Interestingly, sigF is not highly induced under either chromium or cadmium stress, different from what was observed for other ECF sigma factor genes such as rpoE and sigT in C. crescentus[14,15,30] and rpoJ, rpoK, rpoI, cnrH and rpoQ in C. metallidurans. This indicates that sigF is obviously not strongly auto-regulated under heavy metal stress conditions. Although the experimentally determined promoter sequences of sigF and CC3254 are highly similar to each other, promoter activity analyses supported our observation that CC3254 is solely regulated by σF, while the sigF operon is transcribed under the control of σF and a still unknown transcriptional regulator. Interestingly, both σF and the additional regulator depend on sequences located from −37 to +37 relative to the transcriptional start site (+1) of sigF. An apparent competition between these proteins might be the reason why sigF promoter activity is less responsive to high levels of σF when compared to the CC3254 promoter, which is solely controlled by σF. The existence of a second regulator of the sigF operon would be important to maintain a certain basal level of σF and consequently to allow a rapid response when cells experience environments contaminated with heavy metals. In the literature, one can find various examples of ECF sigma factor genes dependent on a second ECF sigma factor [32,33]. In the present study, we could exclude Caulobacter rpoE and sigT as possible regulators of σF, since no difference in sigF expression was observed in the absence of either one of these ECF sigma factor genes.
In most cases, the activity of ECF sigma factors is modulated by a cognate anti-sigma factor [34-36]. Here, we showed that the second gene (CC3252) in the sigF operon acts as a negative regulator of σF function, as overexpression of the putative membrane protein encoded by CC3252 abolishes the transcriptional activation of sigF and its regulon under dichromate stress. Thus, CC3252 was here denominated nrsF. An interesting question about the nature of σF inhibition came from the observation that most of the protein encoded by nrsF is predicted to lie in the inner membrane of the bacterium: six transmembrane helices separated by five linkers ranging from 6 to 19 amino acid residues and an N-terminal segment of 25 residues. Usually, anti-sigma factors bind their cognate sigma factor through an extensive surface interaction, in which a domain of the first protein is sandwiched between domains σ2 and σ4 of the sigma factor . It is possible that several of the linkers of NrsF contact σF, resulting in a more stable interaction surface. However, we cannot discard the presence of a third component in this system able to directly bind both σF and NrsF and transduce the signal leading to activation of the sigma factor, to compensate this apparent lack of sufficient cytoplasmic segments in NrsF to contact σF. Attempts to obtain soluble recombinant full-length NrsF failed, probably because the protein cannot correctly fold in the absence of the hydrophobic environment found in the membrane compartment of bacterial cells. Therefore, it was not possible to test whether the recombinant protein encoded by nrsF directly binds σF.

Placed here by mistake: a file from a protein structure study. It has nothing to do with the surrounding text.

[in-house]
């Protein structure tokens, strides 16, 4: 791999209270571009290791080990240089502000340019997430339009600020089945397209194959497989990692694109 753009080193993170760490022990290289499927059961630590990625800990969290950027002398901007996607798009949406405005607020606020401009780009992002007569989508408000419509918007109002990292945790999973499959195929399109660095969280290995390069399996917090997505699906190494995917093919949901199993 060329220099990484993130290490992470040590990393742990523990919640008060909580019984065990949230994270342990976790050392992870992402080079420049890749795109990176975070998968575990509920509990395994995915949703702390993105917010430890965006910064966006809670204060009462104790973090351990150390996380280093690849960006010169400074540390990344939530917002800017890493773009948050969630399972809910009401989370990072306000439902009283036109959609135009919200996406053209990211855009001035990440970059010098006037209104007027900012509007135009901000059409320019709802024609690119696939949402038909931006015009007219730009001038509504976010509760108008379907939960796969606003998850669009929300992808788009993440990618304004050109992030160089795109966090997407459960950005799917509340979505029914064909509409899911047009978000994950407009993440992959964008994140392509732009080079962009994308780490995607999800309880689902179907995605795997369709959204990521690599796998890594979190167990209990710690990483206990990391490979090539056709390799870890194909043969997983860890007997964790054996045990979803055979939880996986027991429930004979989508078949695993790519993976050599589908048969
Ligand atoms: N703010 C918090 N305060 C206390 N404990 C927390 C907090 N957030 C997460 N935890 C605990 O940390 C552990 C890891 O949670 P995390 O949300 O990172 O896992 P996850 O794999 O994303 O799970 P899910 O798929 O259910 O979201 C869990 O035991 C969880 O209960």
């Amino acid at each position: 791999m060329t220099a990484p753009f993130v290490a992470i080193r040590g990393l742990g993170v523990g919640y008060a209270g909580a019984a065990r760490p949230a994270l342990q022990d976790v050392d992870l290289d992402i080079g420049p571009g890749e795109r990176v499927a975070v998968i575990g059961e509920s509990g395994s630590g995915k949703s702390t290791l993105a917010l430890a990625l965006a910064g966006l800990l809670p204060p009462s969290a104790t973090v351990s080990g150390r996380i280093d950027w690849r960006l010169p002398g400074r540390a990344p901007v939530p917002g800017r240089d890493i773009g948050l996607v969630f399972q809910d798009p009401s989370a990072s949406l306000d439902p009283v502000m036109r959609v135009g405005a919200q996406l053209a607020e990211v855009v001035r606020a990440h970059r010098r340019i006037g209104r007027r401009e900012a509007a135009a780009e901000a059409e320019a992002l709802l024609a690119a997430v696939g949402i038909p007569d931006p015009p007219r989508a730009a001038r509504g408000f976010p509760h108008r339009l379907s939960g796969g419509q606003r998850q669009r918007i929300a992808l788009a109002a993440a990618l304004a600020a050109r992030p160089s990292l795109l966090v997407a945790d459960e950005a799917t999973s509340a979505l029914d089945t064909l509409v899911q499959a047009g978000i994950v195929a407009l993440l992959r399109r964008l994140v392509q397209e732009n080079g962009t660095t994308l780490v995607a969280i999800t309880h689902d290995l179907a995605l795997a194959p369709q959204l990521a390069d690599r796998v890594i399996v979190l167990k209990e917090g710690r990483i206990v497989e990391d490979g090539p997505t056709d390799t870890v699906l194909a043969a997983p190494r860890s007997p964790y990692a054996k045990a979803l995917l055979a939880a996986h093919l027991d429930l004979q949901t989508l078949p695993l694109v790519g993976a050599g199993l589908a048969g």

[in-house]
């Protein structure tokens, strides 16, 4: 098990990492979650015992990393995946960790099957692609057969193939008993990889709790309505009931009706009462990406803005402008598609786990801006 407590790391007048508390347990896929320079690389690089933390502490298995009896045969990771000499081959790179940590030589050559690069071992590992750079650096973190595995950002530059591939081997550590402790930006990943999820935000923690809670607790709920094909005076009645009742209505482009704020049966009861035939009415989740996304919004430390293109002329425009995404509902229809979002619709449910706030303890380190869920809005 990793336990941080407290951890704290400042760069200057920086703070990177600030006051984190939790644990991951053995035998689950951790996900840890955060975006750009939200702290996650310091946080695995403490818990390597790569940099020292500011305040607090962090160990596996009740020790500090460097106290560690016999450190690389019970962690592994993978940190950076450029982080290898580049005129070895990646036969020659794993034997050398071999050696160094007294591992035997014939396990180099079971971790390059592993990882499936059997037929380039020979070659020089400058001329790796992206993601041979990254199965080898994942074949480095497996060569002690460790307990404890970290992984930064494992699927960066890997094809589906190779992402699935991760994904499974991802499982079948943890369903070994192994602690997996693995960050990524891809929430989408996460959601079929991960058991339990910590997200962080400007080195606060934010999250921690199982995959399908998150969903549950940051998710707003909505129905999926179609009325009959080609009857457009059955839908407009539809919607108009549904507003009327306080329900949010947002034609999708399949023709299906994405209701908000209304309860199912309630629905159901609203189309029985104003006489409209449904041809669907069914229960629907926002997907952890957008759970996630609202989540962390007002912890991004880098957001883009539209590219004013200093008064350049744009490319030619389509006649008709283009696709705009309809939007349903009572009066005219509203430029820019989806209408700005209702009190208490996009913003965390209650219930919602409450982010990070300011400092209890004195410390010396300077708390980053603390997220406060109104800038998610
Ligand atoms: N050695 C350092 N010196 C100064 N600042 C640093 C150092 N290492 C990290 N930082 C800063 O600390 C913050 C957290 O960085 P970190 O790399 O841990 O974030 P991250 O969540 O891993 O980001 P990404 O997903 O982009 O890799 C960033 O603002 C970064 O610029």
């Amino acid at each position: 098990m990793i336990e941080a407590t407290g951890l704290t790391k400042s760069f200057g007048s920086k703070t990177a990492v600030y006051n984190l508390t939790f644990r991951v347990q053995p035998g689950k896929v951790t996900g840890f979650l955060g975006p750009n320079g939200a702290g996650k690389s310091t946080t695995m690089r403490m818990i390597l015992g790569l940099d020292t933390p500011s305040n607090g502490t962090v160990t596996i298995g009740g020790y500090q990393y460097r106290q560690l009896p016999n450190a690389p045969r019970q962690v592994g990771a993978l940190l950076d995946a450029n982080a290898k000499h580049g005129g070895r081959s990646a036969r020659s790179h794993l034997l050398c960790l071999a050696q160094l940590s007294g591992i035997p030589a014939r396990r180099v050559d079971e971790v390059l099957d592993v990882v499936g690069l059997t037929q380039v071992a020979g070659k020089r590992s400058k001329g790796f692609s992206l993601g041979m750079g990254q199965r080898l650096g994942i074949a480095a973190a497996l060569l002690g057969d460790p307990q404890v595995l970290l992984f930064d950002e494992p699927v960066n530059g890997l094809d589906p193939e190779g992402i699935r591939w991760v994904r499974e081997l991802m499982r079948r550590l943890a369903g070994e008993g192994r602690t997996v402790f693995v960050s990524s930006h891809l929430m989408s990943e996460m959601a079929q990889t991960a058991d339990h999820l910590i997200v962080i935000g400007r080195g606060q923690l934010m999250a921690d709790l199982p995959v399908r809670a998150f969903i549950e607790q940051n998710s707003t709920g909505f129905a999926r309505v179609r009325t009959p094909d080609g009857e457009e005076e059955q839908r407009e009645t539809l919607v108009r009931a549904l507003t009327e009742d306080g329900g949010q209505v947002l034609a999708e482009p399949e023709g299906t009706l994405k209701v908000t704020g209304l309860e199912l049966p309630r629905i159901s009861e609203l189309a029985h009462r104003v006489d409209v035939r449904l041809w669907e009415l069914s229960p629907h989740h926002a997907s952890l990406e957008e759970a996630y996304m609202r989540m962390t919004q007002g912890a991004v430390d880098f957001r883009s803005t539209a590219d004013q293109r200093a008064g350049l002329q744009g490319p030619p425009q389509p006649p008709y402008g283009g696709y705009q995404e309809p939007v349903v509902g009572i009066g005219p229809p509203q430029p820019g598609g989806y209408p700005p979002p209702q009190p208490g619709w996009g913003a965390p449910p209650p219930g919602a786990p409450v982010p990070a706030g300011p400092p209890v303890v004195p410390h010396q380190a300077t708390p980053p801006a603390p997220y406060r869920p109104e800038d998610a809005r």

As previously observed for other ECF sigma factors of C. crescentus[14,15,30], we were not able to delete nrsF, probably due to the toxic effect of high levels of σF under no stress conditions. However, we could isolate strains in which one or both of the conserved cysteine residues of NrsF were replaced for serine. As suggested by Western blot analysis, isolation of these point mutation strains was possible probably because most of σF molecules are still directly or indirectly sequestered in an inactive state to the inner membrane by NrsF. Substitution of the conserved cysteines might have caused structural changes in NrsF and hence resulting in a lower capacity to bind σF. In fact, σF was found to accumulate in the soluble fraction of cells expressing NrsF mutated in both cysteine residues even when cells were cultured under unstressed conditions. The presence of σF in the soluble fraction was also detected following treatment of parental cells with dichromate. Therefore, we could observe accumulation of σF in the soluble fraction in situations in which lower affinity of NrsF for σF is expected. Interestingly, two conserved cysteine residues in ChrR, the anti-sigma factor of Caulobacter σE, were also shown to be important for the response to cadmium mediated by that sigma factor [14,15,30]. Furthermore, the sensor histidine kinase PhyK, involved in the control of the anti-anti-sigma factor PhyR of Caulobacter σT, which as mentioned above responds to dichromate and cadmium, also presents a conserved cysteine that is important to PhyK activity [14,15,30]. Thus, cysteines in the probable sensor proteins (NrsF, ChrR and PhyK) of ECF sigma factor mediated systems seem to play a key role in triggering the response to heavy metal stress in C. crescentus.